Workers' Trust Funds and the Logic of Wage Profiles
AbstractThis paper defines a concept, a worker's trust fund, which is useful in analyzing optimal age-earnings profiles. The trust fund represents what a worker loses if dismissed from a job for shirking. In considering whether to work or shirk, a worker weighs the potential loss due to forfeiture of the trust fund if caught shirking against the benefits from reduced effort. This concept is used to show that the implicit bonding in upward sloping age-earnings profiles is not a perfect substitute for an explicit up-front performance bond (or employment fee). It is also shown that the second-best optimal earnings profile in the absence of an up-front employment fee pays total compensation in excess of market clearing in a variety of stylized cases. Copyright 1989, the President and Fellows of Harvard College and the Massachusetts Institute of Technology.
Download InfoIf you experience problems downloading a file, check if you have the proper application to view it first. In case of further problems read the IDEAS help page. Note that these files are not on the IDEAS site. Please be patient as the files may be large.
As the access to this document is restricted, you may want to look for a different version under "Related research" (further below) or search for a different version of it.
Bibliographic InfoArticle provided by MIT Press in its journal Quarterly Journal of Economics.
Volume (Year): 104 (1989)
Issue (Month): 3 (August)
Contact details of provider:
Web page: http://mitpress.mit.edu/journals/
Other versions of this item:
- George A. Akerlof & Lawrence F. Katz, 1988. "Workers' Trust Funds and the Logic of Wage Profiles," NBER Working Papers 2548, National Bureau of Economic Research, Inc.
Please report citation or reference errors to , or , if you are the registered author of the cited work, log in to your RePEc Author Service profile, click on "citations" and make appropriate adjustments.:
- George A. Akerlof & Lawrence F. Katz, 1986. "Do Deferred Wages Dominate Involuntary Unemployment as a Worker Discipline Device?," NBER Working Papers 2025, National Bureau of Economic Research, Inc.
- Yellen, Janet L, 1984. "Efficiency Wage Models of Unemployment," American Economic Review, American Economic Association, vol. 74(2), pages 200-205, May.
- Hutchens, Robert, 1986. "Delayed Payment Contracts and a Firm's Propensity to Hire Older Workers," Journal of Labor Economics, University of Chicago Press, vol. 4(4), pages 439-57, October.
- Gary S. Becker & George J. Stigler, 1974. "Law Enforcement, Malfeasance, and Compensation of Enforcers," The Journal of Legal Studies, University of Chicago Press, vol. 3(1), pages 1-18, January.
- Lawrence F. Katz, 1986.
"Efficiency Wage Theories: A Partial Evaluation,"
NBER Working Papers
1906, National Bureau of Economic Research, Inc.
- Calvo, Guillermo A, 1985. "The Inefficiency of Unemployment: The Supervision Perspective," The Quarterly Journal of Economics, MIT Press, vol. 100(2), pages 373-87, May.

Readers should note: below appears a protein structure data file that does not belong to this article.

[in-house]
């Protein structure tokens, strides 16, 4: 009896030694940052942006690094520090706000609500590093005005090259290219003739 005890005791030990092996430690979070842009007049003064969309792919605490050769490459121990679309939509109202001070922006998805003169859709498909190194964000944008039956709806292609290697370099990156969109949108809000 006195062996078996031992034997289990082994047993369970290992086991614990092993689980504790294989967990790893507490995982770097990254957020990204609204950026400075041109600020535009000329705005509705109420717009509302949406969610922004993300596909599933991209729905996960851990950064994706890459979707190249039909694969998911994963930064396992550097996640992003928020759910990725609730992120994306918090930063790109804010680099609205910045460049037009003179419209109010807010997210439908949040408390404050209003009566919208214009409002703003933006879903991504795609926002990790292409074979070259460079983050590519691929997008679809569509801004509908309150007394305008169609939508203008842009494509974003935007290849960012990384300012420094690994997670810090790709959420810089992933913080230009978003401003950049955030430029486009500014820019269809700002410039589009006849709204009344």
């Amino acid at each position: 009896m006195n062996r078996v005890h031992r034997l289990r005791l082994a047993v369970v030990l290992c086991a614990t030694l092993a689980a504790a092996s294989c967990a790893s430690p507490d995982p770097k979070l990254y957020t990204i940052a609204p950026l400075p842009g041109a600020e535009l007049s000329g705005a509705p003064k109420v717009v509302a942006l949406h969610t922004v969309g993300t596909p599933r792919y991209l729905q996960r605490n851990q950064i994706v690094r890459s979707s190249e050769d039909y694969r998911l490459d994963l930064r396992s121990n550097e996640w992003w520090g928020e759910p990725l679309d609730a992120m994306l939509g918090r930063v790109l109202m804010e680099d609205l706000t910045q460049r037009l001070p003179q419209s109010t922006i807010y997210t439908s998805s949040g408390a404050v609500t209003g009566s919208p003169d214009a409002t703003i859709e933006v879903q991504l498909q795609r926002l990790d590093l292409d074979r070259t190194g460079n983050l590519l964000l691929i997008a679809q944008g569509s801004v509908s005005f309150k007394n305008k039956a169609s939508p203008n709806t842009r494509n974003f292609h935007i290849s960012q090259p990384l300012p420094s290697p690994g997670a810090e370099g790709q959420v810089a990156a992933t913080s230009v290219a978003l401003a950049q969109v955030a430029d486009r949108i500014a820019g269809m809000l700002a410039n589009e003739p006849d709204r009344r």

- Bowles, Samuel, 1985. "The Production Process in a Competitive Economy: Walrasian, Neo-Hobbesian, and Marxian Models," American Economic Review, American Economic Association, vol. 75(1), pages 16-36, March.
- Kuhn, Peter, 1986. "Wages, Effort, and Incentive Compatibility in Life-Cycle Employment Contracts," Journal of Labor Economics, University of Chicago Press, vol. 4(1), pages 28-49, January.
- Shapiro, Carl & Stiglitz, Joseph E, 1984. "Equilibrium Unemployment as a Worker Discipline Device," American Economic Review, American Economic Association, vol. 74(3), pages 433-44, June.
- William T. Dickens & Lawrence F. Katz & Kevin Lang & Lawrence H. Summers, 1989. "Employee Crime, Monitoring, and the Efficiency Wage Hypothesis," NBER Working Papers 2356, National Bureau of Economic Research, Inc.
- Eaton, Curtis & White, William D, 1983. "The Economy of High Wages: An Agency Problem," Economica, London School of Economics and Political Science, vol. 50(198), pages 175-81, May.
This item has more than 25 citations. To prevent cluttering this page, these citations are listed on a separate page. reading list or among the top items on IDEAS.Access and download statisticsgeneral information about how to correct material in RePEc.
For technical questions regarding this item, or to correct its authors, title, abstract, bibliographic or download information, contact: (Karie Kirkpatrick).
If you have authored this item and are not yet registered with RePEc, we encourage you to do it here. This allows to link your profile to this item. It also allows you to accept potential citations to this item that we are uncertain about.
If references are entirely missing, you can add them using this form.
If the full references list an item that is present in RePEc, but the system did not link to it, you can help with this form.
If you know of missing items citing this one, you can help us creating those links by adding the relevant references in the same way as above, for each refering item. If you are a registered author of this item, you may also want to check the "citations" tab in your profile, as there may be some citations waiting for confirmation.
Please note that corrections may take a couple of weeks to filter through the various RePEc services.